I have written in the past about my enthusiasm for broadening economics and incorporating the insights of psychology and institutional analysis. Pretty late in the day I have just read the 2013 book ‘Scarcity’ by Sendhil Mullainthan and Eldar Shafir (Picador). It is a well-constructed argument that pulls together a lot of the behavioural economics canon around a few overarching themes and then applies them to a range of economics, time management, self-control and social isolation topics. The policy recommendations are nudge-style redesigns aimed at helping people and organisations overcome cognitive capacity problems.
The authors use a lot of stories and metaphors as well as reporting experiments by themselves and others. This includes quite a lot of what is now familiar or classic results from the behavioural economics field e.g. Thaler’s mental accounting. They are particularly interested in development and poverty, so much of their work relates to evidence collected from the global south. It is noteworthy that much of the 2015 World Development Report from the World Bank is a direct application and extension of their work. 
Scarcity is a concept widened from its usual economics setting and refers rather to scarcity of mental resources. While it is acknowledged that concentrating on a priority can produce a focus dividend, it also leads to problems associated with tunnelling i.e. neglect of other parts of one’s life, our work, confusing what is urgent for what is important and actually impairing our mental performance (experiments suggest that IQ can be significantly reduced while tunnelling). Their argument is that scarcity captures attention, as we tunnel, we juggle priorities, debts, family time, commitments to dieting or exercise and we have less attention on longer term questions or indeed regular commitments. This is of course considerably worse for people in poverty but it is this group who better understand the opportunity cost of decisions and the economic trade-offs that follow – however, they are nonetheless most trapped in the tunnel in part because they have no room for slack and no buffer against shocks.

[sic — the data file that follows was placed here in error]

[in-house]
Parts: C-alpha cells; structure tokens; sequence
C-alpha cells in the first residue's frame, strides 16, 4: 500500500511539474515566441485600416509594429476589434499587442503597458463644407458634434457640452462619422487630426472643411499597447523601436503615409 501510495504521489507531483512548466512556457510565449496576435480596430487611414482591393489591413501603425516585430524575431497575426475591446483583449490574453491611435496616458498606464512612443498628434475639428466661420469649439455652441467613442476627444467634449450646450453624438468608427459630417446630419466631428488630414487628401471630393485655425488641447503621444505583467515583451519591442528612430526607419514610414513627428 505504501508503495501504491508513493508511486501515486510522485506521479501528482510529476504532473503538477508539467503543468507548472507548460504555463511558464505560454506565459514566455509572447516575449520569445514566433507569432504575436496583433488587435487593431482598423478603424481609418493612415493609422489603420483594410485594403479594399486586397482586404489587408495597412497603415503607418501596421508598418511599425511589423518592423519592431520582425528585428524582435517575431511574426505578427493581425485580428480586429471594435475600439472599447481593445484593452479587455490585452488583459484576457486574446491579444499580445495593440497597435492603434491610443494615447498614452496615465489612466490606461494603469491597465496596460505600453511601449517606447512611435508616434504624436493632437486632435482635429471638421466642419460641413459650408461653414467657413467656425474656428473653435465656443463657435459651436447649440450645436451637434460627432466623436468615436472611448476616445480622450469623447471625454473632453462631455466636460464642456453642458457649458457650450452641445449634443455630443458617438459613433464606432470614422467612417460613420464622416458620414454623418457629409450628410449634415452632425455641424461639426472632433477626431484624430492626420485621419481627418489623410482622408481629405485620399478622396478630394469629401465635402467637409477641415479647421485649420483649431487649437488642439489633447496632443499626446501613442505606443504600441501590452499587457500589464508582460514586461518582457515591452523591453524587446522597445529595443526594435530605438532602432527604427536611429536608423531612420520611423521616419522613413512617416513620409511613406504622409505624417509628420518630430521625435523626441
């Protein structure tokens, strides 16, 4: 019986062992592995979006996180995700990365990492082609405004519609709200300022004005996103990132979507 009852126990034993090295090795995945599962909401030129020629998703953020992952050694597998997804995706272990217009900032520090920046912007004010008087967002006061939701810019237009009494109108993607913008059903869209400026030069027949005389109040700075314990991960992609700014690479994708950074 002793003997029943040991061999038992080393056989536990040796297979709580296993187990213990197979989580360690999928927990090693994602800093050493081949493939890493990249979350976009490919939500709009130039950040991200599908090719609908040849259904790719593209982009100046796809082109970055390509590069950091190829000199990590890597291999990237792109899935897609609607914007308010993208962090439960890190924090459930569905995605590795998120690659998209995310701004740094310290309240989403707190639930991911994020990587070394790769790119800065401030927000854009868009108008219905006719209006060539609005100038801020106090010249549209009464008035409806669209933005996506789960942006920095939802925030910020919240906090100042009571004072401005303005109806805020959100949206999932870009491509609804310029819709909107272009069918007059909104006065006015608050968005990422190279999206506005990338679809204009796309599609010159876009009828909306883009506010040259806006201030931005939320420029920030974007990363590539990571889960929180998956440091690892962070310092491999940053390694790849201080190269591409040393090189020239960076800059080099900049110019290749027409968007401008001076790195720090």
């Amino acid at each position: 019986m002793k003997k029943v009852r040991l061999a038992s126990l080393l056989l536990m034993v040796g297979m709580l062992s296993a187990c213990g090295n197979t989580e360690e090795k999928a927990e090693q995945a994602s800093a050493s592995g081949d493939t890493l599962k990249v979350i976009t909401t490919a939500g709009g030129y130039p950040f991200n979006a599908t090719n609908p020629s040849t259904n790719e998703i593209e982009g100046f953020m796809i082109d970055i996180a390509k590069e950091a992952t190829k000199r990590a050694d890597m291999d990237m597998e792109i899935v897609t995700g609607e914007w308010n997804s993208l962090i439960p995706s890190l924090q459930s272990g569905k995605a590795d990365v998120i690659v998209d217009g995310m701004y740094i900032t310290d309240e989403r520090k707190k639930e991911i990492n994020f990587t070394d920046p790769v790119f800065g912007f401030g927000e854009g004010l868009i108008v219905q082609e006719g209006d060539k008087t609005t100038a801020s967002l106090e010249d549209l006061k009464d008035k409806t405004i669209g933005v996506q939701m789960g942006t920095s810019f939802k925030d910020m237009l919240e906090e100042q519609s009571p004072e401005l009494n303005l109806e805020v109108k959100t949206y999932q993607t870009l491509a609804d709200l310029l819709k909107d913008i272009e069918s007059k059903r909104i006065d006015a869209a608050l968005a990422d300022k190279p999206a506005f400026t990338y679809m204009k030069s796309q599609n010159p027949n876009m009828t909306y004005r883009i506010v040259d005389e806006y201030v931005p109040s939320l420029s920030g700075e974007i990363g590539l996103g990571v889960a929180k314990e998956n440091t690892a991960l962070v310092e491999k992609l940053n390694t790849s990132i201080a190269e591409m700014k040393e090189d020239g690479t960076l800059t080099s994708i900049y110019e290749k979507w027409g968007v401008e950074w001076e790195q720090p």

Why is this so? Fundamentally, because scarcity imposes a tax on our cognitive capacity, our bandwidth, in terms of both fluid intelligence (logical reasoning in the abstract) and our executive control (planning, attention, initiating decisions, impulse control, etc). The tunnelling effect means that impaired cognitive capacity leads to poorer decisions e.g. we exhibit present bias, myopia or hyperbolic discounting which makes important longer term decisions, investments and insurance, less likely to enjoy the focus of the short urgent priority. This is critical to keeping the poor in poverty. It also helps us understand the vigilance required to diet and exercise and the need to break out of time management enslavement of peaks and troughs of multiple deadlines and work stress.